FRISCO, Texas (CBSDFW.COM) – Three North Texas educators were honored Monday night for answering a long distance cry for help.
The message came via an app from a child contemplating suicide in Waynesboro, Virginia.READ MORE: Source: Oklahoma Hires Clemson's Venables As Coach
A message was sent and received nearly 1,200 miles away at a Frisco ISD elementary school.
Ashley Elementary School Principal Kim Frankson, Assistant Principal Jess Johnson and counselor Laurie Ortel will be the first to tell you, they don’t think of themselves as heroes, but others respectfully disagree.
They were in a meeting when they got a message through the STOPit app.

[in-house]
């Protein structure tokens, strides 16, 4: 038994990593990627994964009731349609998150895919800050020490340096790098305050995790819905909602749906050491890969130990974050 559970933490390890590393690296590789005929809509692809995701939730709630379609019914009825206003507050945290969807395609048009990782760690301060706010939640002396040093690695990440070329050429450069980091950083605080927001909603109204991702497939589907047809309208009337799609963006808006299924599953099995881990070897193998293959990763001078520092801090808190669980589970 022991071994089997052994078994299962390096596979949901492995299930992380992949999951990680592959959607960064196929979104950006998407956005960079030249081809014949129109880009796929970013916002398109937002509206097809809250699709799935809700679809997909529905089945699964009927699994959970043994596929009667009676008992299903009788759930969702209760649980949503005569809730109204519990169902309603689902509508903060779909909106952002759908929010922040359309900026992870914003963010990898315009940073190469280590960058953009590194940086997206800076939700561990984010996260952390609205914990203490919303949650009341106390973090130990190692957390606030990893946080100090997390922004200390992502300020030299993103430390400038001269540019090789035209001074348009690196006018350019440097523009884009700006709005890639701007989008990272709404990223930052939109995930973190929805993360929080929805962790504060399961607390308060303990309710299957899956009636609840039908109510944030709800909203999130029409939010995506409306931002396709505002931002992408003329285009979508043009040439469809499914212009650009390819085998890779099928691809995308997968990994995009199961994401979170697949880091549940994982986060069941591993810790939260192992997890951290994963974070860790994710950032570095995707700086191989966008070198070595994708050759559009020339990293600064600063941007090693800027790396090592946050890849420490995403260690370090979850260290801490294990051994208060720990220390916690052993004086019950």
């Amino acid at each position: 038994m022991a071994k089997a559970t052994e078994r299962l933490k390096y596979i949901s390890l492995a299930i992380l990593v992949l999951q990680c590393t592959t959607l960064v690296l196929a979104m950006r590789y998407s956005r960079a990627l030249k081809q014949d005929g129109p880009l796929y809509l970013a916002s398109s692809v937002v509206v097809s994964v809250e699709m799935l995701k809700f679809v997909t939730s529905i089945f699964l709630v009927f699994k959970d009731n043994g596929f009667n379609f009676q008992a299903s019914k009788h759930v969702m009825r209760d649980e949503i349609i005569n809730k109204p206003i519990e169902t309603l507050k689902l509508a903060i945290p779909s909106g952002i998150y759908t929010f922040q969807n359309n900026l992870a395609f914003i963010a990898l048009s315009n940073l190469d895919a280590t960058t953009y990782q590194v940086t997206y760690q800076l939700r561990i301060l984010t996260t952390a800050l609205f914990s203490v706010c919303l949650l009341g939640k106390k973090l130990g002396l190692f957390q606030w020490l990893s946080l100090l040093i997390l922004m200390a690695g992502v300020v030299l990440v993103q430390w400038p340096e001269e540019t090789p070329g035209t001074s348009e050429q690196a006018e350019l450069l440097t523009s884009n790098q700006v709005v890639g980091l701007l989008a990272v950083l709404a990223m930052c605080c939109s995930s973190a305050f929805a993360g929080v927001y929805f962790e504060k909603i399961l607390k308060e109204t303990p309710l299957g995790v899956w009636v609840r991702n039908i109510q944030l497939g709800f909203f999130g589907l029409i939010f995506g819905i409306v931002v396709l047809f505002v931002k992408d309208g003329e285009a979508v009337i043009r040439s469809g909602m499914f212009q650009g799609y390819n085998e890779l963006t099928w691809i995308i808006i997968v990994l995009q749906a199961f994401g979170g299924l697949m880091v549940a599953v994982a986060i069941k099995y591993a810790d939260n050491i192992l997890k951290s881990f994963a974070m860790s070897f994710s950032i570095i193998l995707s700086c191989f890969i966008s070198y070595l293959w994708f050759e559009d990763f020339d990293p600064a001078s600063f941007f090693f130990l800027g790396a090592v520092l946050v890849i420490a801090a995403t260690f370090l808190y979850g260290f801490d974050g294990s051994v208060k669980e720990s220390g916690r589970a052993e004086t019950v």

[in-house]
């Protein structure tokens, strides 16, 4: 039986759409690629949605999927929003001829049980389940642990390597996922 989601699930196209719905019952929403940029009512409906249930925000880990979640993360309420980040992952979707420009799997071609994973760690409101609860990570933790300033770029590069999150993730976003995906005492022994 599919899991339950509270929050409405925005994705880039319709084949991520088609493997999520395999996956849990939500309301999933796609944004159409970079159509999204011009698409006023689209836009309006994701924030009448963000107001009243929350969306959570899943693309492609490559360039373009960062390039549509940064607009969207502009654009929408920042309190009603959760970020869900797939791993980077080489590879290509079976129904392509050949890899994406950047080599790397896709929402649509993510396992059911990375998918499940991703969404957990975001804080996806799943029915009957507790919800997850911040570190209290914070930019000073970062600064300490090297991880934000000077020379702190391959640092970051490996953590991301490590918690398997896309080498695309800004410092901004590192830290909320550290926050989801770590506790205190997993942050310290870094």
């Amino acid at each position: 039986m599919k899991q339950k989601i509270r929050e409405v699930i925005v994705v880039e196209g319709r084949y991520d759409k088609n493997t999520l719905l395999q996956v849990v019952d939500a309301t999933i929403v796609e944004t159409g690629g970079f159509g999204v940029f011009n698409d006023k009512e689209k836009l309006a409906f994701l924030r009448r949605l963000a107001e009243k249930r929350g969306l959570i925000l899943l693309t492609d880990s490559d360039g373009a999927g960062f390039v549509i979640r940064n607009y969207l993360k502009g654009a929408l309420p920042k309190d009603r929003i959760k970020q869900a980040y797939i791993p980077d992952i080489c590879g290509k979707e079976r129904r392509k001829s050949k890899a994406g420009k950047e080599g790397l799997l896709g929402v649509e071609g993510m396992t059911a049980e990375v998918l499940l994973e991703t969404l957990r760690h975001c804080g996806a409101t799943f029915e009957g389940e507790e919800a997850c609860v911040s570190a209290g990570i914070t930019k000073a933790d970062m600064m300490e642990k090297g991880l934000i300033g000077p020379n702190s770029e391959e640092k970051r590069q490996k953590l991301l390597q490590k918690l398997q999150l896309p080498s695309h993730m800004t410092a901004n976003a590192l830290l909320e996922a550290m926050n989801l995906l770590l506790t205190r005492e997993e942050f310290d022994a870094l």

“It was the longest hour of our life,” said Johnson.READ MORE: North Texas, Miami (Ohio) Meet In Inaugural Frisco Football Classic
The app allows users to anonymously report bullying, hazin, or any other issues. Administrators can follow up through real time messaging and provide support.
STOPit messenger allows students to ask for help.
“When we first got it we didn’t recognize the name so it was really important to figure out who the child was and where she was at and get her the help immediately,” said Frankson.
They were able to call police and get help to that student in Virginia.
Monday evening, STOPit awarded its first ever Life Saver Awards to the Frisco trio.
STOPit has nearly 3,000,000 subscribers.MORE NEWS: Gov. Abbott Attends State Capitol Menorah Lighting Ceremony In Austin